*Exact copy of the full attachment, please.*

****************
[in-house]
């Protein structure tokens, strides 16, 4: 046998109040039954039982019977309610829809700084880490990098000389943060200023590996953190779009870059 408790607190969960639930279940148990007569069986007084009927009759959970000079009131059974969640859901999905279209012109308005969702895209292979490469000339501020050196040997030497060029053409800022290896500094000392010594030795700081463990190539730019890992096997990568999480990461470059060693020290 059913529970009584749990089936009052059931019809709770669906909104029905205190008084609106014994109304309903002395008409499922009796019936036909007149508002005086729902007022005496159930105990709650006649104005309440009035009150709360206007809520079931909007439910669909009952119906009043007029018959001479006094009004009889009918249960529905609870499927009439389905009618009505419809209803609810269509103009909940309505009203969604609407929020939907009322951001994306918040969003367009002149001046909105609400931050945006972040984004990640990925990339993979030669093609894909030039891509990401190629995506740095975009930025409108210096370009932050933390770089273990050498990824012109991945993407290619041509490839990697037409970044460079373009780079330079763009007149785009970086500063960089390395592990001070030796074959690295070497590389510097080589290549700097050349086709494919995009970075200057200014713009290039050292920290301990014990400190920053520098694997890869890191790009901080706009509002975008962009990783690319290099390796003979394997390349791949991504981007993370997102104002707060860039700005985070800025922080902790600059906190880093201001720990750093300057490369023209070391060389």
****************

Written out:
[in-house]
């Protein structure tokens, strides 16, 4: 046998109040039954039982019977309610829809700084880490990098000389943060200023590996953190779009870059 408790607190969960639930279940148990007569069986007084009927009759959970000079009131059974969640859901999905279209012109308005969702895209292979490469000339501020050196040997030497060029053409800022290896500094000392010594030795700081463990190539730019890992096997990568999480990461470059060693020290 059913529970009584749990089936009052059931019809709770669906909104029905205190008084609106014994109304309903002395008409499922009796019936036909007149508002005086729902007022005496159930105990709650006649104005309440009035009150709360206007809520079931909007439910669909009952119906009043007029018959001479006094009004009889009918249960529905609870499927009439389905009618009505419809209803609810269509103009909940309505009203969604609407929020939907009322951001994306918040969003367009002149001046909105609400931050945006972040984004990640990925990339993979030669093609894909030039891509990401190629995506740095975009930025409108210096370009932050933390770089273990050498990824012109991945993407290619041509490839990697037409970044460079373009780079330079763009007149785009970086500063960089390395592990001070030796074959690295070497590389510097080589290549700097050349086709494919995009970075200057200014713009290039050292920290301990014990400190920053520098694997890869890191790009901080706009509002975008962009990783690319290099390796003979394997390349791949991504981007993370997102104002707060860039700005985070800025922080902790600059906190880093201001720990750093300057490369023209070391060389």